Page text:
BC’s top 25 movies

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BC Pires -


IN 2016, I told my son that the original 1997 German-language version of Michael Heneke’s Funny Games was one of my 25 favourite films.

“Papa,” he chuckled, “you have about 500 of your 25 favourite films.”

It took five years but, in the wake of the 2021 TT Film Festival, I’ve come up with the real list.

To pick 25 from 500, I used a savage cutting tool: how many times could I watch this film enthusiastically and always take away something new every time?

Here then, in reverse order, are my 25 favourite films:

25. The Sixth Sense. M Night Shyamalan’s first film set his personal bar so high, all his following films limboed under it.

24. It’s a Wonderful Life. Frank Capra’s Christmas classic would probably top the list, if one didn’t make allowances for sentiment and ponche crema.

23. Planet of the Apes. The 1968 Charlton Heston version still stuns.

22. 12 Angry Men. The original courtroom thriller is still riveting 64 years later.

21. The Silence of the Lambs. In the last 20 years, only Denis Villeneuve’s Prisoners approaches its rigid tension throughout.

20. The Good, the Bad and the Ugly. The spaghetti Western as gourmet fine dining.

19. The Exorcist. Another horror film would need something extraordinary – like Jack Nicholson – to be more worthy of repeat watching.

18. Aguirre: The Wrath of God. The film that best captures the Caribbean human condition was made by a German, Werner Herzog.

17. Locke. A thriller set in the driver’s seat of a BMW is the modern update of 12 Angry Men.

16. A Clockwork Orange. Stanley Kubrick’s superb rendition of the better version (without the final chapter) of Anthony Burgess’s great novel.

15. Taxi Driver. Martin Scorsese’s great New York film with Robert “You Got a Gun” De Niro.

14. Apocalypse Now. The Joseph Conrad novella Heart of Darkness, retold with Marlon Brando, Martin Sheen, Robert Duvall, Laurence Fishburne, Harrison Ford, Dennis Hopper, a smoking soundtrack, Playboy playmates dropping out of helicopters and tigers jumping out of the bush.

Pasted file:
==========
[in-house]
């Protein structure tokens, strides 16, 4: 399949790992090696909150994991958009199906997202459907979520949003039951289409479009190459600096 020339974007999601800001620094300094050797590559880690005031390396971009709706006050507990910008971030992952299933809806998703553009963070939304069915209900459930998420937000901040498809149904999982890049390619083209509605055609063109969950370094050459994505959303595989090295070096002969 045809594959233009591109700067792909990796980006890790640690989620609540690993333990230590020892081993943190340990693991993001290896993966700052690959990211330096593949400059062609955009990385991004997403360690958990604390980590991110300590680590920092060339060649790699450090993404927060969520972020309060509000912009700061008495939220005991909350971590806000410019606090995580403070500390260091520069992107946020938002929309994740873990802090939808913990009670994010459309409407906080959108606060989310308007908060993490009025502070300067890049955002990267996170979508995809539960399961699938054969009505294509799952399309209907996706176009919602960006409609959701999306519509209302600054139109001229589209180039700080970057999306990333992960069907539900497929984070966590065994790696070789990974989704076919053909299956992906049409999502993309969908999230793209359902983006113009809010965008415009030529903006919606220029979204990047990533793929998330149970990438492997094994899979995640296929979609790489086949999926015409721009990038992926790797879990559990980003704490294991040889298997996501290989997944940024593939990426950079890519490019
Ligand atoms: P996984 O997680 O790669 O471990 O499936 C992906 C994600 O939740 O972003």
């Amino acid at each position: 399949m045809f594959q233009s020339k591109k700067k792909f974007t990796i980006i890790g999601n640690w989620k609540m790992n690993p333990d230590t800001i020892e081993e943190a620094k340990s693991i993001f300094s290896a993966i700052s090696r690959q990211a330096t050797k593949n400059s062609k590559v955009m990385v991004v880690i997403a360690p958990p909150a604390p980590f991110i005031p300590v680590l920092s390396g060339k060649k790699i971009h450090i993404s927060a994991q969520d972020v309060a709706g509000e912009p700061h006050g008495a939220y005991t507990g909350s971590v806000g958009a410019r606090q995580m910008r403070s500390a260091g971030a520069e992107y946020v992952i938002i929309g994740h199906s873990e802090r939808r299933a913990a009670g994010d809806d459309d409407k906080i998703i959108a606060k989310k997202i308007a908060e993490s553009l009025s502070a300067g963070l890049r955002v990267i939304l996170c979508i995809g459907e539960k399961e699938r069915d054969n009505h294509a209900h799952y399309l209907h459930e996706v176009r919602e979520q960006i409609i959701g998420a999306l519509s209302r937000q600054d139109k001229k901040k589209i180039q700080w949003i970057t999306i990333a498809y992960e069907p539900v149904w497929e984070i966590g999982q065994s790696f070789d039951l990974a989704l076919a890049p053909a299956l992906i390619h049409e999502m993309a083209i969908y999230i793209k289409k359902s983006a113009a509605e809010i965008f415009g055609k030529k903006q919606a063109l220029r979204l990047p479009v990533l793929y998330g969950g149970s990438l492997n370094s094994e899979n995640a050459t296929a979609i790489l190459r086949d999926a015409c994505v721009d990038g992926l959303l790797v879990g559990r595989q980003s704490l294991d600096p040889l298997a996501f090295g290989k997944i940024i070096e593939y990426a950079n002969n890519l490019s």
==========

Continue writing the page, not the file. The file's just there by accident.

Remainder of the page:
13. Pulp Fiction. Quentin Tarantino’s best movie.

12. American Beauty. Sam Mendes’s first film remains his best, the way I see it; which is at least once a year.

11. Elephant. Gus Van Sant’s masterpiece could be the best-edited film ever shot.

10. The Deer Hunter. The only reason Michael Cimino’s Vietnam film doesn’t peg higher is I’ve watched the films above it more.

9. No Country for Old Men. The Coen Bros adaptation of Cormac McCarthy’s hard novel, plus Josh Brolin, Tommy Lee Jones and Javier Bardem, makes this their best film yet.

8. On Body and Soul. Hungarian female director Ildiko Enyedi’s 2017 film is the newest on the list and the most unusual boy-meets-girl flick ever. It’s on Netflix.

7. Old Boy. Chan-Wook Park’s best film is violent, angry, vengeful – and beautiful and hopeful.

6. The Shining. This is a film that can curdle the blood just remembering almost any scene. Even without the axe.

5. Funny Games. Michael Haneke’s powerful argument against violence is made so well, people walked out of the cinema in protest against the violence he does not actually show.

4. 2001: A Space Odyssey. The cut shot from the bone flung up into the air to the spaceship falling has not been bettered by 53 years of CGI and green-screen trickery. The final sequences are as scary to the middle-aged man today as they were to the ten-year-old boy who saw them at Astor Cinema in Woodbrook.

3. Three Colours (Blue/White/Red). Krzysztof Kieslowski’s great trilogy, separate-but-connected films inspired by the ideals of the French Revolution (Liberty, Equality, Fraternity).

2. The Sopranos. The best American cinema since The Godfather also deals with the family through the mob. Now that I've watched the whole 86-hour series five times now, my second film could arguably be my top one, except my number one is:

1. The Godfather, Parts I and II. The films that made me come up with the test that settled my 25 Top Movies list. Every time I walk through a room in which The Godfather, I or II, is on a screen, I stop and watch. After a minute, I sit down. If I get up again before the film ends, it’s only for popcorn.

BC Pires is taking 400 blows for leaving out La Strada, Chinatown, Double Indemnity, Psycho, Force Majeure, This Is Spinal Tap, To Kill a Mockingbird, The Lord of the Rings and plenty others that did not pass the test.

Read a considerably expanded version of this column on Saturday at www.BCPires.com


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